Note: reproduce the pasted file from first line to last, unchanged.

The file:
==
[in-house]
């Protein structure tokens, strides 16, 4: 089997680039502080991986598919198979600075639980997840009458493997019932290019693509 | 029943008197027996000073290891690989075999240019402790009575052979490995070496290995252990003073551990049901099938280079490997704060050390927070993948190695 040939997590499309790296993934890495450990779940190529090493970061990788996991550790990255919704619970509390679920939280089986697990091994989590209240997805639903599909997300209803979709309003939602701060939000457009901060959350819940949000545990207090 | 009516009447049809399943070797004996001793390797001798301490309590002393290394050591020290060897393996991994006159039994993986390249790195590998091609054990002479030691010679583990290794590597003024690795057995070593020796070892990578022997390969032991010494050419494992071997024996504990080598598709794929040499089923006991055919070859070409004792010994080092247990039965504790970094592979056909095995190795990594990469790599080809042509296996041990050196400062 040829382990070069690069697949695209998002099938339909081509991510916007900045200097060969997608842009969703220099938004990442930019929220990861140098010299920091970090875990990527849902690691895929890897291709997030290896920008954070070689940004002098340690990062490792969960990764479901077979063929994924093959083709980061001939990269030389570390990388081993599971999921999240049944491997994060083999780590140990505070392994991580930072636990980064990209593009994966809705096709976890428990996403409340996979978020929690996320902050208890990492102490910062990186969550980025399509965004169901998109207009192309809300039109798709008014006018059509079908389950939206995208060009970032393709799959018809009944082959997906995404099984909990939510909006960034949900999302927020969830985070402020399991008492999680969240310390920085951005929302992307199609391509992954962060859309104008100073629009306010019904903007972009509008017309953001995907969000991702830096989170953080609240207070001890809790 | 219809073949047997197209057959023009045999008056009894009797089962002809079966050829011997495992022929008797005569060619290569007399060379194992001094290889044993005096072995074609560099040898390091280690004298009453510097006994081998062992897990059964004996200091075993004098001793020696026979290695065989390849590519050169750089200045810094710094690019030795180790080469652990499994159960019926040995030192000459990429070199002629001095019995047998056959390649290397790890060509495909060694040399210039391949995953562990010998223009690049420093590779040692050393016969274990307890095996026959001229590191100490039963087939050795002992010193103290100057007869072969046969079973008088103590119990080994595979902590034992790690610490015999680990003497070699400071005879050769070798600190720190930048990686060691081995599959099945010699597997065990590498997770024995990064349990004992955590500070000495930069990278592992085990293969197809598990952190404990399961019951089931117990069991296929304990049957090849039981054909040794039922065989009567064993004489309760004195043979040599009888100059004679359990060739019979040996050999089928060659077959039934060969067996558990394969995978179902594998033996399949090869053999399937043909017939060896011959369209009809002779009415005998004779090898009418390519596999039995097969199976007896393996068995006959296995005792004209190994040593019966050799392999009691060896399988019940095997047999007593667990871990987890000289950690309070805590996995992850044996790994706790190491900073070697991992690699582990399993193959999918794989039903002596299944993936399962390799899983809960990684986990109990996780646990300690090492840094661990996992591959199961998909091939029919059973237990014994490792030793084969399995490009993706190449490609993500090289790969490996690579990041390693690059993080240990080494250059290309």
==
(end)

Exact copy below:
[in-house]
């Protein structure tokens, strides 16, 4: 089997680039502080991986598919198979600075639980997840009458493997019932290019693509 | 029943008197027996000073290891690989075999240019402790009575052979490995070496290995252990003073551990049901099938280079490997704060050390927070993948190695 040939997590499309790296993934890495450990779940190529090493970061990788996991550790990255919704619970509390679920939280089986697990091994989590209240997805639903599909997300209803979709309003939602701060939000457009901060959350819940949000545990207090 | 009516009447049809399943070797004996001793390797001798301490309590002393290394050591020290060897393996991994006159039994993986390249790195590998091609054990002479030691010679583990290794590597003024690795057995070593020796070892990578022997390969032991010494050419494992071997024996504990080598598709794929040499089923006991055919070859070409004792010994080092247990039965504790970094592979056909095995190795990594990469790599080809042509296996041990050196400062 040829382990070069690069697949695209998002099938339909081509991510916007900045200097060969997608842009969703220099938004990442930019929220990861140098010299920091970090875990990527849902690691895929890897291709997030290896920008954070070689940004002098340690990062490792969960990764479901077979063929994924093959083709980061001939990269030389570390990388081993599971999921999240049944491997994060083999780590140990505070392994991580930072636990980064990209593009994966809705096709976890428990996403409340996979978020929690996320902050208890990492102490910062990186969550980025399509965004169901998109207009192309809300039109798709008014006018059509079908389950939206995208060009970032393709799959018809009944082959997906995404099984909990939510909006960034949900999302927020969830985070402020399991008492999680969240310390920085951005929302992307199609391509992954962060859309104008100073629009306010019904903007972009509008017309953001995907969000991702830096989170953080609240207070001890809790 | 219809073949047997197209057959023009045999008056009894009797089962002809079966050829011997495992022929008797005569060619290569007399060379194992001094290889044993005096072995074609560099040898390091280690004298009453510097006994081998062992897990059964004996200091075993004098001793020696026979290695065989390849590519050169750089200045810094710094690019030795180790080469652990499994159960019926040995030192000459990429070199002629001095019995047998056959390649290397790890060509495909060694040399210039391949995953562990010998223009690049420093590779040692050393016969274990307890095996026959001229590191100490039963087939050795002992010193103290100057007869072969046969079973008088103590119990080994595979902590034992790690610490015999680990003497070699400071005879050769070798600190720190930048990686060691081995599959099945010699597997065990590498997770024995990064349990004992955590500070000495930069990278592992085990293969197809598990952190404990399961019951089931117990069991296929304990049957090849039981054909040794039922065989009567064993004489309760004195043979040599009888100059004679359990060739019979040996050999089928060659077959039934060969067996558990394969995978179902594998033996399949090869053999399937043909017939060896011959369209009809002779009415005998004779090898009418390519596999039995097969199976007896393996068995006959296995005792004209190994040593019966050799392999009691060896399988019940095997047999007593667990871990987890000289950690309070805590996995992850044996790994706790190491900073070697991992690699582990399993193959999918794989039903002596299944993936399962390799899983809960990684986990109990996780646990300690090492840094661990996992591959199961998909091939029919059973237990014994490792030793084969399995490009993706190449490609993500090289790969490996690579990041390693690059993080240990080494250059290309």